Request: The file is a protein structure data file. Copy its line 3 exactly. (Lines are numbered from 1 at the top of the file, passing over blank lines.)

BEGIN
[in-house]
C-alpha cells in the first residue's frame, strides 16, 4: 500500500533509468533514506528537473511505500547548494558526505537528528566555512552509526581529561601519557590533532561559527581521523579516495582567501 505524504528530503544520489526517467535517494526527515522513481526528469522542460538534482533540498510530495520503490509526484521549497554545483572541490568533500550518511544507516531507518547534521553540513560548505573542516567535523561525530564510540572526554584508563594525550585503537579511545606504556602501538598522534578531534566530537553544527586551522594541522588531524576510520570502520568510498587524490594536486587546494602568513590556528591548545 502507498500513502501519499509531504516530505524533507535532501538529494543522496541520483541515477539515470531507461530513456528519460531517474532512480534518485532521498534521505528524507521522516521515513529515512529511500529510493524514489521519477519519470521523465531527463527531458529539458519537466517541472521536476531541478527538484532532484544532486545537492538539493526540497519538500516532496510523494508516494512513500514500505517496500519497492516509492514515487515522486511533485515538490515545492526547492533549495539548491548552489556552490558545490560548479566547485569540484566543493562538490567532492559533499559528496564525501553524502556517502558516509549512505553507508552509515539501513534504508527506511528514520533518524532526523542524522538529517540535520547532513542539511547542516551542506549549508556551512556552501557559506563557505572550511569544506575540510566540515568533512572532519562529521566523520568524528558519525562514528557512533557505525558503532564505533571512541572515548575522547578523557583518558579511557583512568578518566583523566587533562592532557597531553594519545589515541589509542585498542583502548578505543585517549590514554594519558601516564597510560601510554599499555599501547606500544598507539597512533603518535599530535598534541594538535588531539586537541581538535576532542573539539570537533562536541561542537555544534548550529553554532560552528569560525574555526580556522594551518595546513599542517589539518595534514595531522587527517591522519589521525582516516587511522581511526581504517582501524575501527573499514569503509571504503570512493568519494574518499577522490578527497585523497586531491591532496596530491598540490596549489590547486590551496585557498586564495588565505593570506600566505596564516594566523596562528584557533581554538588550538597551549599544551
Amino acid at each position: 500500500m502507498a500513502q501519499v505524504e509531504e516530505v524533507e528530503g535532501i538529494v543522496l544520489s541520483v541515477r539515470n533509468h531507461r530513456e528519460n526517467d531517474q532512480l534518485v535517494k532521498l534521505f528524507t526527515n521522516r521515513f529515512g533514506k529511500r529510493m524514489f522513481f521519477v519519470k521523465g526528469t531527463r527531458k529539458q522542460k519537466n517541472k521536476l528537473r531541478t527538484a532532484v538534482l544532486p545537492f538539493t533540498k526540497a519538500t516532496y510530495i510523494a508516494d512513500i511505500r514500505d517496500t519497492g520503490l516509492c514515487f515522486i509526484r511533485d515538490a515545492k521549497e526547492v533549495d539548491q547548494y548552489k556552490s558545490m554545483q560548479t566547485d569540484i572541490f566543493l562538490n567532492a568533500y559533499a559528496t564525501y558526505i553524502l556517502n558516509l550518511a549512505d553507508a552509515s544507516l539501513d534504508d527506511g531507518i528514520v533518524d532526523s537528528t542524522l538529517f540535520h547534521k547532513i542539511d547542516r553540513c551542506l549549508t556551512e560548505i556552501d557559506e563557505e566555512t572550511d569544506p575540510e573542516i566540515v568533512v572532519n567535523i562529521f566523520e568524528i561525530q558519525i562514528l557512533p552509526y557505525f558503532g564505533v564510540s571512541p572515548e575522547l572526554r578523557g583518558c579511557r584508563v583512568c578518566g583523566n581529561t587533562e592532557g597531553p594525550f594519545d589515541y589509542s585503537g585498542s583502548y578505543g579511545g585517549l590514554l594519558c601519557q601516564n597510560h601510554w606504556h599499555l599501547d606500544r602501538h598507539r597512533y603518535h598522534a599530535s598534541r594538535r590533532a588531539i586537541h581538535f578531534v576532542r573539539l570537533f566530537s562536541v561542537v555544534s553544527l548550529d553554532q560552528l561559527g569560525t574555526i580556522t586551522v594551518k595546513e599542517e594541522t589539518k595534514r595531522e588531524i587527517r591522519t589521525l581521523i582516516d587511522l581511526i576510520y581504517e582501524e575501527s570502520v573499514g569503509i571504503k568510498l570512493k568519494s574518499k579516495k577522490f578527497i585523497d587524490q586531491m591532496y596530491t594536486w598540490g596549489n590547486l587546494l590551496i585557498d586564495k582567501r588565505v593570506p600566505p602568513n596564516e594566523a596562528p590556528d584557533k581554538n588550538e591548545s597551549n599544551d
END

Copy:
Amino acid at each position: 500500500m502507498a500513502q501519499v505524504e509531504e516530505v524533507e528530503g535532501i538529494v543522496l544520489s541520483v541515477r539515470n533509468h531507461r530513456e528519460n526517467d531517474q532512480l534518485v535517494k532521498l534521505f528524507t526527515n521522516r521515513f529515512g533514506k529511500r529510493m524514489f522513481f521519477v519519470k521523465g526528469t531527463r527531458k529539458q522542460k519537466n517541472k521536476l528537473r531541478t527538484a532532484v538534482l544532486p545537492f538539493t533540498k526540497a519538500t516532496y510530495i510523494a508516494d512513500i511505500r514500505d517496500t519497492g520503490l516509492c514515487f515522486i509526484r511533485d515538490a515545492k521549497e526547492v533549495d539548491q547548494y548552489k556552490s558545490m554545483q560548479t566547485d569540484i572541490f566543493l562538490n567532492a568533500y559533499a559528496t564525501y558526505i553524502l556517502n558516509l550518511a549512505d553507508a552509515s544507516l539501513d534504508d527506511g531507518i528514520v533518524d532526523s537528528t542524522l538529517f540535520h547534521k547532513i542539511d547542516r553540513c551542506l549549508t556551512e560548505i556552501d557559506e563557505e566555512t572550511d569544506p575540510e573542516i566540515v568533512v572532519n567535523i562529521f566523520e568524528i561525530q558519525i562514528l557512533p552509526y557505525f558503532g564505533v564510540s571512541p572515548e575522547l572526554r578523557g583518558c579511557r584508563v583512568c578518566g583523566n581529561t587533562e592532557g597531553p594525550f594519545d589515541y589509542s585503537g585498542s583502548y578505543g579511545g585517549l590514554l594519558c601519557q601516564n597510560h601510554w606504556h599499555l599501547d606500544r602501538h598507539r597512533y603518535h598522534a599530535s598534541r594538535r590533532a588531539i586537541h581538535f578531534v576532542r573539539l570537533f566530537s562536541v561542537v555544534s553544527l548550529d553554532q560552528l561559527g569560525t574555526i580556522t586551522v594551518k595546513e599542517e594541522t589539518k595534514r595531522e588531524i587527517r591522519t589521525l581521523i582516516d587511522l581511526i576510520y581504517e582501524e575501527s570502520v573499514g569503509i571504503k568510498l570512493k568519494s574518499k579516495k577522490f578527497i585523497d587524490q586531491m591532496y596530491t594536486w598540490g596549489n590547486l587546494l590551496i585557498d586564495k582567501r588565505v593570506p600566505p602568513n596564516e594566523a596562528p590556528d584557533k581554538n588550538e591548545s597551549n599544551d